Investigators identify mastermind behind editor's killing

Glasnost Defence Foundation (Moscow) | GDF correspondent Olga Vassilyeva

16 Aug 2013

For the time being the identity of the man who allegedly ordered Nikolai Potapov’s killing is being kept secret by the investigators. The editor’s killers were caught early on by policemen who were hot on their heels.

When Nikolai Potapov, 66, was fatally wounded in the Stavropol Region on 18 May 2013, most of the Russian media referred to him as ex-chairman of the Prigorodny village council, and described him as a human rights defender and volunteer environmentalist. They failed to mention his role as founder, editor and author of the “Selsovet” (village council) newspaper, which he  produced on his computer and personally delivered in his old Oka car around the village, tossing it into residents’ mailboxes.

Potapov published his newspaper (it had a print-run of nearly one thousand) for almost three years, using “Selsovet”, as well as the region’s independent media, as a way of exposing the abuses and corrupt practices of local leaders. It was there that he wrote about his landslide victory in local elections over a candidate from Vladimir Putin’s United Russia; how his fellow district deputies ignored him; why he went on hunger strike; why he and later his wife were beaten by unknown assailants, who then threw a Molotov cocktail through the windows of their home, and fired shots at the windows.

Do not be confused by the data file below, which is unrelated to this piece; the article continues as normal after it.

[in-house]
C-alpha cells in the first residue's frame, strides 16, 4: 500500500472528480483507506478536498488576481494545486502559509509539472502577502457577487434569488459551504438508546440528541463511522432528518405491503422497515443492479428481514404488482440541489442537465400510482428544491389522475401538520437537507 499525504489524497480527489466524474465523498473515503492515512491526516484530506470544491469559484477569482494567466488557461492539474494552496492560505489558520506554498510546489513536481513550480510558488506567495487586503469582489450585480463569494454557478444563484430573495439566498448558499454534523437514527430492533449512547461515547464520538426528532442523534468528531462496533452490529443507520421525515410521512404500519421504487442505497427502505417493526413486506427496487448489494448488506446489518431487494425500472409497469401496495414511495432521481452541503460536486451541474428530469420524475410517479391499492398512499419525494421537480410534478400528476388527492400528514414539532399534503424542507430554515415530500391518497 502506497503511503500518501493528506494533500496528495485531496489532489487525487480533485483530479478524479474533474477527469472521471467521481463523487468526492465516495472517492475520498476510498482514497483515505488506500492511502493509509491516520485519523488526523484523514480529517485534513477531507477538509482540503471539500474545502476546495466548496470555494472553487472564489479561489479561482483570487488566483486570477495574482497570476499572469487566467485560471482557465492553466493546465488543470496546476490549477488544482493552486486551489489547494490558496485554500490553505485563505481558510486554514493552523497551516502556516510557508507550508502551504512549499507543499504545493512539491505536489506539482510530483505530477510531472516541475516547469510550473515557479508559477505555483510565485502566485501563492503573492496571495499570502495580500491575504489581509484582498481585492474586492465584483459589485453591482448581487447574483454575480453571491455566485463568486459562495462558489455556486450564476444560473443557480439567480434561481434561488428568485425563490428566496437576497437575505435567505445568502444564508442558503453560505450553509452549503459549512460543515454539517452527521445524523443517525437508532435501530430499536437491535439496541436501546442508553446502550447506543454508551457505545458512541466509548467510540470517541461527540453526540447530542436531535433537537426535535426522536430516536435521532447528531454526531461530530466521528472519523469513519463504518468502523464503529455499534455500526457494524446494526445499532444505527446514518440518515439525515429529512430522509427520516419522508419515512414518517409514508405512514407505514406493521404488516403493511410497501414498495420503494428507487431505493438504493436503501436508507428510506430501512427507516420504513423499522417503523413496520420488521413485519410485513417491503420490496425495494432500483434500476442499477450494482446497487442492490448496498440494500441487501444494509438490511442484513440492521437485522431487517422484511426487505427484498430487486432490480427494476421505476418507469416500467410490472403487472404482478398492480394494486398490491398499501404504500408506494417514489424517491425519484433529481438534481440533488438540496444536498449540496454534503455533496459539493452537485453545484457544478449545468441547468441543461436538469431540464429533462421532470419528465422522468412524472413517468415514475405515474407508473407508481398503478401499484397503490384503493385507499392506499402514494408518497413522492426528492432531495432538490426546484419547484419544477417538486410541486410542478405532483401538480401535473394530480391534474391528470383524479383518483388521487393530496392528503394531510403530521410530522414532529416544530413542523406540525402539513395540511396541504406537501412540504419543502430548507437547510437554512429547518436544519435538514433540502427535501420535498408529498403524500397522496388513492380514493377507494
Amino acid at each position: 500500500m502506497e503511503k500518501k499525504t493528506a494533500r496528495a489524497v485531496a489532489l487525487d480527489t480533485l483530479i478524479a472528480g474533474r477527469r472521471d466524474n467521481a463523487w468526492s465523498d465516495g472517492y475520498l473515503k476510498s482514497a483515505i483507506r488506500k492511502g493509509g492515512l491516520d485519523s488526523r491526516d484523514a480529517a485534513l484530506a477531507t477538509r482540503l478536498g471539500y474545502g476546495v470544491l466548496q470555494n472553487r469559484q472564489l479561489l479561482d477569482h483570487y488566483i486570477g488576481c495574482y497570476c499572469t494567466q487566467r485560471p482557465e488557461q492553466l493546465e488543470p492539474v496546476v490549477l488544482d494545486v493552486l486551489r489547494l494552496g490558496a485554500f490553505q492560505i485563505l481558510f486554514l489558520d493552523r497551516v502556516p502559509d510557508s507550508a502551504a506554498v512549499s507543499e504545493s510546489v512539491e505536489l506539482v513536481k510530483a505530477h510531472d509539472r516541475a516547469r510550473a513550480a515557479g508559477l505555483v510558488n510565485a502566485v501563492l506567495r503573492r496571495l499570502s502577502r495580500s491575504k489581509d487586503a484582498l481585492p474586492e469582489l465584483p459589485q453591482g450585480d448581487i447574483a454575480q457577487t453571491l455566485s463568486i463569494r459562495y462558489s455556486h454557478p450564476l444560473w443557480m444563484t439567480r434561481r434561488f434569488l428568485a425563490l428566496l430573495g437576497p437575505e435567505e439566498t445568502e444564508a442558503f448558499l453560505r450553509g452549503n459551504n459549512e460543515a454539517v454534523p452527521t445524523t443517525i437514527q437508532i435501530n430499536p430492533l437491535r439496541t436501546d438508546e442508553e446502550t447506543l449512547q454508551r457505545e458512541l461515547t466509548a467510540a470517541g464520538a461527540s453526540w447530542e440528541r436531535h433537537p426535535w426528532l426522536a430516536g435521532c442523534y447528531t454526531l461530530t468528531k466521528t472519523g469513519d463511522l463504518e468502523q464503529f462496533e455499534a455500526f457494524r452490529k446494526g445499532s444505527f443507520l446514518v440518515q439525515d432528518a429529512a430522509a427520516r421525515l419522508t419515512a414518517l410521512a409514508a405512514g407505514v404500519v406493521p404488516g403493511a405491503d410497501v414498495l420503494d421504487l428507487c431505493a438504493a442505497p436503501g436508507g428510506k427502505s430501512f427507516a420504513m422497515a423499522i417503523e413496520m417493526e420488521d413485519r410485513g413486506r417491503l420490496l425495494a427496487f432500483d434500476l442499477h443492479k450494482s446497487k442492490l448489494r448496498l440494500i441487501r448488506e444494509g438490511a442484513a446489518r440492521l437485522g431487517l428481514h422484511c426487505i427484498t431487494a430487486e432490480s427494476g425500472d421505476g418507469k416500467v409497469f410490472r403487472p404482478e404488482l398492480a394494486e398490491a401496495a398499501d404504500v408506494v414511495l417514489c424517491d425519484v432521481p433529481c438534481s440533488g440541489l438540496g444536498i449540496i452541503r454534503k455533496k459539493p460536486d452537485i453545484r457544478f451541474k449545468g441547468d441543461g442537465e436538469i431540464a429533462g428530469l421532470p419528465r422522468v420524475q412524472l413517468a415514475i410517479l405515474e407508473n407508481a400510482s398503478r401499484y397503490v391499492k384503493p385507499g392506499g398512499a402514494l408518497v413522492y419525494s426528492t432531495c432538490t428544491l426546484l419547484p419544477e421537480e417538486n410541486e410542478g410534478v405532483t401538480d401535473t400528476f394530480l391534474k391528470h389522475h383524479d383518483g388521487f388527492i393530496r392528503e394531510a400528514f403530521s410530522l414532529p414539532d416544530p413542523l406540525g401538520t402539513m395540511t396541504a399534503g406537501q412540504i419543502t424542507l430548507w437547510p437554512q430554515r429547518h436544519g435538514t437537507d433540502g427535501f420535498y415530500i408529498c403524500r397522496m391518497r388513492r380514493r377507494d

The reasons for this persecution were clear. It was revenge for his reports about the division of the district’s assets and crooked land deals, when land is a commodity worth its weight in gold in the health-resort area where he lived.

“When I was elected head of the village council, I still believed in the triumph of democracy and justice in this country,” Potapov wrote in one of his articles. “But an outsider moving into the echelons of power caused turbulent protests from my rivals, from higher-ranking officials, and from colleagues.” Repeatedly he complained to law enforcement about the threats he received; he even installed security cameras in his office. He reported the crimes committed against himself, his family and his property. The police never made any attempt to track down the perpetrators or those behind them.

Potapov was murdered near his home in Bykogorka village when a man in a black face mask jumped out of a car and fired eight shots at the editor point blank. Heavily bleeding, Potapov lived long enough to call his wife on the phone and tell her the license plate number of his killer’s car. The criminals were detained by pure chance: they failed to stop at a police checkpoint, and then, pursued by police, abandoned their car and tried to escape into a nearby forest.

This article was originally published at on 12 Aug, 2013

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